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Saturday, January 10, 2004 - Page updated at 12:00 A.M.

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CES 2004: Amazon.com a growing force in electronics market

By Monica Soto Ouchi
Seattle Times technology reporter

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LAS VEGAS — Amazon.com came to the Consumer Electronics Show this week as a buyer, but it also used the time to underscore the growth of its burgeoning electronics store.

The Seattle-based online retailer said electronics sales fared particularly well in the holiday season, the company's most critical quarter.

The number of electronics items sold on its U.S. site rose nearly 50 percent last year over the previous year, while electronics units sold worldwide grew more than 80 percent, Chief Executive Jeff Bezos said yesterday.

The company is scheduled to announce its fourth-quarter financial results on Jan. 27.

In a lunch with reporters here, Bezos outlined the ways Amazon has improved both the way it sells electronics to consumers and the margin it reaps from selling its products.

The company has added more information for individual electronics products, an important feature for consumers who typically use the Internet to research big-ticket items before buying. Bezos said the site now allows customers to view product manuals, and there have been more than 2 million downloads of them so far.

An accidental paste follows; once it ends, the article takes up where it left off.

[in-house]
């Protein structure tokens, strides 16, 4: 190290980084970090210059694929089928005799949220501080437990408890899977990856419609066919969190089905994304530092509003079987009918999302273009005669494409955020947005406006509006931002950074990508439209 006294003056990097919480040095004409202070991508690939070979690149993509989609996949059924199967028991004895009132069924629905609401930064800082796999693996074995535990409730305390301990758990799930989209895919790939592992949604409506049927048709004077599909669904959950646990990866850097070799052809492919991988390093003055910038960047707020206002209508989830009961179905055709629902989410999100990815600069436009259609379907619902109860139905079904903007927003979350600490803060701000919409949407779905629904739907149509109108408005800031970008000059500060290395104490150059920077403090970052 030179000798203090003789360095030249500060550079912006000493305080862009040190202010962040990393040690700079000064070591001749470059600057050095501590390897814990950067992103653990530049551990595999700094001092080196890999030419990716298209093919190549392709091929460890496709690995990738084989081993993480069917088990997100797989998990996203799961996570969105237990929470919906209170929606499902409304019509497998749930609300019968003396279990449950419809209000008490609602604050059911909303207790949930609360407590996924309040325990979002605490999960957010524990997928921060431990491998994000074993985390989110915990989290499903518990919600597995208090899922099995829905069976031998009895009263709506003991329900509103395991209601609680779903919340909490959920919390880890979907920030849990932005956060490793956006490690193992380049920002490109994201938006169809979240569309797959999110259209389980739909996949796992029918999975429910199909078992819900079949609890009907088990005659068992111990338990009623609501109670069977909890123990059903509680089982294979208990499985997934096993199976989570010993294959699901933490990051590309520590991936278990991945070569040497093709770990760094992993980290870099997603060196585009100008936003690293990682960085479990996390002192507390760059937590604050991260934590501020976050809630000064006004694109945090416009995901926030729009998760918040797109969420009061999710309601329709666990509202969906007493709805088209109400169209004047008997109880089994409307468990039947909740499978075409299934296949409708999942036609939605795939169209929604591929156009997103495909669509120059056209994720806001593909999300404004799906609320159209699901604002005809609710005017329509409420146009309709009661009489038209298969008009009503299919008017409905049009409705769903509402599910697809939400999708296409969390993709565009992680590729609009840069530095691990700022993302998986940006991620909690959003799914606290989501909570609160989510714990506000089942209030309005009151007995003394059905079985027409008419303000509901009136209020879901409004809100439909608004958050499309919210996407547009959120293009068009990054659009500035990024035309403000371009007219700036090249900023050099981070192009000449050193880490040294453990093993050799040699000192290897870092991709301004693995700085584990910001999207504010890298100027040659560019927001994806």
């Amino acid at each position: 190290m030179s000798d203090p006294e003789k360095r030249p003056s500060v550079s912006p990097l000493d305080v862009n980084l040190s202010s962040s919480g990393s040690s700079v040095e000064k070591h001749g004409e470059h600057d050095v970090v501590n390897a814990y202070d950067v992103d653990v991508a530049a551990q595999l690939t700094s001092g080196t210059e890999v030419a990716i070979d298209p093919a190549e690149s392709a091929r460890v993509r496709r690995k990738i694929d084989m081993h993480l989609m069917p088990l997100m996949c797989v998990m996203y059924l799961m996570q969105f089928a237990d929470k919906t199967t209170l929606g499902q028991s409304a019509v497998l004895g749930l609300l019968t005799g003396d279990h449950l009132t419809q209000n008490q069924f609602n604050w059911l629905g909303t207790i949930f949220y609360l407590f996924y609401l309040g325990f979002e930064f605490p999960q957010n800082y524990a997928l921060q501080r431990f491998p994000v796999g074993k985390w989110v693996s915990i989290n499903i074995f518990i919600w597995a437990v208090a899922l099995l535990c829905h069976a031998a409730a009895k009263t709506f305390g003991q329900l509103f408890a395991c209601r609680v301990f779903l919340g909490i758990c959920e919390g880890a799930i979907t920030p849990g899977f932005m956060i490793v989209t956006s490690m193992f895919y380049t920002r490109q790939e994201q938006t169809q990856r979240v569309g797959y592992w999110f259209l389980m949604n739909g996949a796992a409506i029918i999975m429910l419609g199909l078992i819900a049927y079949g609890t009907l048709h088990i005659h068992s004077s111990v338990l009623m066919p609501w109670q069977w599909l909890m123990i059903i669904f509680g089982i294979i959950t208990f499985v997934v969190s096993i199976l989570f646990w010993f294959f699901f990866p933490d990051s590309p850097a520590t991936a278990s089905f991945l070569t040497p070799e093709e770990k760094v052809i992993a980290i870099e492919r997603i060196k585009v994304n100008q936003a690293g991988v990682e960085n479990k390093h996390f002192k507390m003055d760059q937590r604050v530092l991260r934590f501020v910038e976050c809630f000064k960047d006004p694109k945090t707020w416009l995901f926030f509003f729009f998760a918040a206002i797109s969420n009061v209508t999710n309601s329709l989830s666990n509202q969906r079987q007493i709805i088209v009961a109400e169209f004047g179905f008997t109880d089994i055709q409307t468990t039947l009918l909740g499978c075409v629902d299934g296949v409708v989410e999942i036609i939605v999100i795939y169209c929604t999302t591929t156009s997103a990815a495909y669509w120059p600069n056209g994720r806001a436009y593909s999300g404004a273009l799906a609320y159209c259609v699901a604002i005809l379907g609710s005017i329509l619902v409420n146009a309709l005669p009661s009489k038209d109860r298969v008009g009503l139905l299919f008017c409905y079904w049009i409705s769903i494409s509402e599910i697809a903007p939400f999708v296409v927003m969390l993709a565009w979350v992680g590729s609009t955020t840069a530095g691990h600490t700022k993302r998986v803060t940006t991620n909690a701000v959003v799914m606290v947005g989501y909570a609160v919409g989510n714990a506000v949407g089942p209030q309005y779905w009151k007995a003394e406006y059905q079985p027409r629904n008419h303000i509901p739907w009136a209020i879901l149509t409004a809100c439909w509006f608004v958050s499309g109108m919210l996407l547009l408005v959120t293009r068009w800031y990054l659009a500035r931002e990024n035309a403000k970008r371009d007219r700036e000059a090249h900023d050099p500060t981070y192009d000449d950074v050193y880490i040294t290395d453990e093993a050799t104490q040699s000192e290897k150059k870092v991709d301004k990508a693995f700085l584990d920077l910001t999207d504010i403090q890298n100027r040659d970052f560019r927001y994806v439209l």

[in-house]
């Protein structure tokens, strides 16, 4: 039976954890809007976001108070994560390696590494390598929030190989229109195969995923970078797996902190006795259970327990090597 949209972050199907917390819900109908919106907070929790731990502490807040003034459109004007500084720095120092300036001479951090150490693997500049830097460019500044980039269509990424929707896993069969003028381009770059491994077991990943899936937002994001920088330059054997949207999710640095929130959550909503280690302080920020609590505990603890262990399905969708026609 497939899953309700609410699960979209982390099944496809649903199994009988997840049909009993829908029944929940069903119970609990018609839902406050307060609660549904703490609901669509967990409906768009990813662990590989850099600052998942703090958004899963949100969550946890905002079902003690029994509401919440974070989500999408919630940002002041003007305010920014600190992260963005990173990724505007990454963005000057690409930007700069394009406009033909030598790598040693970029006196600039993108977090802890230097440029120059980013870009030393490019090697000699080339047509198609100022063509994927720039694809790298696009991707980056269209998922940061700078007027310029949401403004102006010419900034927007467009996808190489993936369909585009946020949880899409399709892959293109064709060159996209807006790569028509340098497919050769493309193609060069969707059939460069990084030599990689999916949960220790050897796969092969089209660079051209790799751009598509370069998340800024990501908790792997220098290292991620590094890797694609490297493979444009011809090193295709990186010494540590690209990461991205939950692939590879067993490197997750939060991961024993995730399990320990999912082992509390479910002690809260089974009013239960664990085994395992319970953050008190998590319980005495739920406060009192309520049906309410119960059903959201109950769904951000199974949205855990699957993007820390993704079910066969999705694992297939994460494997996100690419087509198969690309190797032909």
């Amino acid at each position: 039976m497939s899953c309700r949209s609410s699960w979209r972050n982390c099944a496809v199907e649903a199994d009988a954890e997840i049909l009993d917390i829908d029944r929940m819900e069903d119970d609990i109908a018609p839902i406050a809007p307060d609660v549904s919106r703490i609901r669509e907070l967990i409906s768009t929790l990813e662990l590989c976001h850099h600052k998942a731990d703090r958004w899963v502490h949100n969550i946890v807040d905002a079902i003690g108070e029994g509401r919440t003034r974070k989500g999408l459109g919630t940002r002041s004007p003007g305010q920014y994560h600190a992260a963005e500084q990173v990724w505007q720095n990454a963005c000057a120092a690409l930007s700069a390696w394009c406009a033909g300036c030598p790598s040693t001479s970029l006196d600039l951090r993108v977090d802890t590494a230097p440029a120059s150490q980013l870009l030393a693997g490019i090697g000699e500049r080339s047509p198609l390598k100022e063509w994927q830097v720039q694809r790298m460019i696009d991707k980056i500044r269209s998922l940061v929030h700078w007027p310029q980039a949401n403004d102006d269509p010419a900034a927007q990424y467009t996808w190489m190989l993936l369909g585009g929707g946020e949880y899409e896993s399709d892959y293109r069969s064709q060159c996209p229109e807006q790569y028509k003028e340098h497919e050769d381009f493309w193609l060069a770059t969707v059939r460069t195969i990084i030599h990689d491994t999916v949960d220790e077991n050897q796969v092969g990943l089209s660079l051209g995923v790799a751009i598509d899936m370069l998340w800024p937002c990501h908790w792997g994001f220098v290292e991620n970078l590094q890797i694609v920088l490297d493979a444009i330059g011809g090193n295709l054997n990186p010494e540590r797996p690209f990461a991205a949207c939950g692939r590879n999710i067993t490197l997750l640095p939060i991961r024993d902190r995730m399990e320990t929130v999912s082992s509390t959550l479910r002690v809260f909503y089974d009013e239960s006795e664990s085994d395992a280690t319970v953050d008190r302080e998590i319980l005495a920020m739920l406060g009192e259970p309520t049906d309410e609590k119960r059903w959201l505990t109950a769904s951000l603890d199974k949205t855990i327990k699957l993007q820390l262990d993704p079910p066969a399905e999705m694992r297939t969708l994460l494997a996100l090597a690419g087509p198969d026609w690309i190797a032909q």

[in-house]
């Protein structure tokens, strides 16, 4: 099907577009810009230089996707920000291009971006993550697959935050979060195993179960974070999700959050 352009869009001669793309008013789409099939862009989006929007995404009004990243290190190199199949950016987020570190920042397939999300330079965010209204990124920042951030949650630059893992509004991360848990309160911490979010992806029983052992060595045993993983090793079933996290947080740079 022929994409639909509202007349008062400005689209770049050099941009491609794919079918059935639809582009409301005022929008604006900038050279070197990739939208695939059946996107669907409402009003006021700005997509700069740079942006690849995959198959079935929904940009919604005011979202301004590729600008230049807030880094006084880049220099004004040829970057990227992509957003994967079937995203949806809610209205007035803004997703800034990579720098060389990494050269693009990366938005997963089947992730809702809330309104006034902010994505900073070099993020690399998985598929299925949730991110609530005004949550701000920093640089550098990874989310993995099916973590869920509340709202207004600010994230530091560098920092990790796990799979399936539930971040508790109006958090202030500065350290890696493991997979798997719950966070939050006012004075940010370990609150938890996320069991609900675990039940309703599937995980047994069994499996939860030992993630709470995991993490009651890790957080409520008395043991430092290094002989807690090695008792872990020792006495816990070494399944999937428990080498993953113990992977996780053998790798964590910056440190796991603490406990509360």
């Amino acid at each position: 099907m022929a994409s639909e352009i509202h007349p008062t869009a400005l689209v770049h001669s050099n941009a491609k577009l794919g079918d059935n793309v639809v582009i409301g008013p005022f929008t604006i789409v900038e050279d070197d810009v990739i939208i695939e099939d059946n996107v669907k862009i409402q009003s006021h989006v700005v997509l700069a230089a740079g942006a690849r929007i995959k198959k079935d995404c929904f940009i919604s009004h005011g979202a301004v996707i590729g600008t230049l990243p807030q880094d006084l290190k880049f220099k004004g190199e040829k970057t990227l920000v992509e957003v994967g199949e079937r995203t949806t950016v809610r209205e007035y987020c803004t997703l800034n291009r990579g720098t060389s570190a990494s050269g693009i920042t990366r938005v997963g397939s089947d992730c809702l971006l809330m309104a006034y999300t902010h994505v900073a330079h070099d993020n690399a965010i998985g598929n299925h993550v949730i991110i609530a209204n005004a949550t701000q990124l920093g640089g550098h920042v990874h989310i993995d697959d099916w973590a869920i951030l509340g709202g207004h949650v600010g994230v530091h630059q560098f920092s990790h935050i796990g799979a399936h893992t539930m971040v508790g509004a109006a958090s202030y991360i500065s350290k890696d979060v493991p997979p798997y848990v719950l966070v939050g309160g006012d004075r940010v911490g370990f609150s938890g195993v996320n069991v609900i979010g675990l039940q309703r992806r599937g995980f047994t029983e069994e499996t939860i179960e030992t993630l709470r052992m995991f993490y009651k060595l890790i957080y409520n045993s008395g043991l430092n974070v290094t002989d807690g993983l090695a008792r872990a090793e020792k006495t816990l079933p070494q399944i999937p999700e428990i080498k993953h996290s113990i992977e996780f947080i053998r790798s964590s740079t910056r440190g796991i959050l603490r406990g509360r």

He also used industry data from the NPD Group to illustrate that its customers are making more expensive purchases on its site. According to NPD, the average price of desktop computers is $778. On Amazon's site, the average price is $1,106.

Likewise, the average industry price for digital music players is $181. On Amazon, it is $269.

Amazon has sought to reap a profit on the sale of electronics — a cutthroat business — by buying inventory and controlling the amount of money it spends picking, packing and shipping items.

Frank Sadowski, Amazon's vice president of merchandising consumer electronics, said the company's electronics business is not on the order of a large big-box store retailer, but it has the buying power of a "very large regional player."

Sadowski said the company has relied on the support of suppliers to help make timely deliveries of the products. Amazon has hired experts in merchandising popular electronics, such as televisions and digital cameras.

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"All of this is not particularly complicated, it's just really hard," he said. "It's about execution."

Bezos said the company has concentrated on improving inventory turns, or the number of times it moves a product off the shelf and into consumers' hands.

Improving that measurement was important, he said, because every day products remain on a shelf, the inventory declines in value. Improving its inventory turns allows the company to both increase its margins and sell at lower prices.

Bezos said the company has outpaced the inventory turns of the biggest box stores by a factor of two because Amazon doesn't have to keep 100 copies of a product in stores nationwide.

Meantime, Bezos said the company's shipping promotion, which offers customers free shipping on certain orders over $25, helped the company's holiday quarter.

Amazon plans to maintain that offer indefinitely, he said.

"It's costing a lot, but we think it's worth it," he said.

Monica Soto Ouchi: 206-515-5632 or msoto@seattletimes.com

Copyright © 2004 The Seattle Times Company

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